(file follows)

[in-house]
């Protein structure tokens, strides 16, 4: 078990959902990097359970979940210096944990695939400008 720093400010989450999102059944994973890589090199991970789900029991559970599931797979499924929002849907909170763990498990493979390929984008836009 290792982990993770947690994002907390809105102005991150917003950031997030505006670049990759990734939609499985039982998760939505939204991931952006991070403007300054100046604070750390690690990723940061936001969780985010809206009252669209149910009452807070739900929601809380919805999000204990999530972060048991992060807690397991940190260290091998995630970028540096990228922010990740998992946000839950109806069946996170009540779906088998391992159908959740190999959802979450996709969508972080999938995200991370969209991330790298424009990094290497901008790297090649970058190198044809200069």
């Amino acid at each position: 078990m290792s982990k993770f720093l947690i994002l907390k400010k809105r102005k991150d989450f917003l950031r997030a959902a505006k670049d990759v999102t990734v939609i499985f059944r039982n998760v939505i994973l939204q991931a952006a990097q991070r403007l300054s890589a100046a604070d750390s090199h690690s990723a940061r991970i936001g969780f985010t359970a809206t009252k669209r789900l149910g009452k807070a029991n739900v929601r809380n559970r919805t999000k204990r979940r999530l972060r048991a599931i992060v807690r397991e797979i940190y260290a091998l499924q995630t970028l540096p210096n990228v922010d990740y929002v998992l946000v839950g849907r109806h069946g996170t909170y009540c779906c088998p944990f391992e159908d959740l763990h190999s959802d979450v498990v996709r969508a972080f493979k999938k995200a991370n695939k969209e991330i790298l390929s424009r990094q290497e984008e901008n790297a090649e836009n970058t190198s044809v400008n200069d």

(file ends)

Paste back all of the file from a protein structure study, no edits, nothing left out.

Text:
[in-house]
């Protein structure tokens, strides 16, 4: 078990959902990097359970979940210096944990695939400008 720093400010989450999102059944994973890589090199991970789900029991559970599931797979499924929002849907909170763990498990493979390929984008836009 290792982990993770947690994002907390809105102005991150917003950031997030505006670049990759990734939609499985039982998760939505939204991931952006991070403007300054100046604070750390690690990723940061936001969780985010809206009252669209149910009452807070739900929601809380919805999000204990999530972060048991992060807690397991940190260290091998995630970028540096990228922010990740998992946000839950109806069946996170009540779906088998391992159908959740190999959802979450996709969508972080999938995200991370969209991330790298424009990094290497901008790297090649970058190198044809200069």
């Amino acid at each position: 078990m290792s982990k993770f720093l947690i994002l907390k400010k809105r102005k991150d989450f917003l950031r997030a959902a505006k670049d990759v999102t990734v939609i499985f059944r039982n998760v939505i994973l939204q991931a952006a990097q991070r403007l300054s890589a100046a604070d750390s090199h690690s990723a940061r991970i936001g969780f985010t359970a809206t009252k669209r789900l149910g009452k807070a029991n739900v929601r809380n559970r919805t999000k204990r979940r999530l972060r048991a599931i992060v807690r397991e797979i940190y260290a091998l499924q995630t970028l540096p210096n990228v922010d990740y929002v998992l946000v839950g849907r109806h069946g996170t909170y009540c779906c088998p944990f391992e159908d959740l763990h190999s959802d979450v498990v996709r969508a972080f493979k999938k995200a991370n695939k969209e991330i790298l390929s424009r990094q290497e984008e901008n790297a090649e836009n970058t190198s044809v400008n200069d």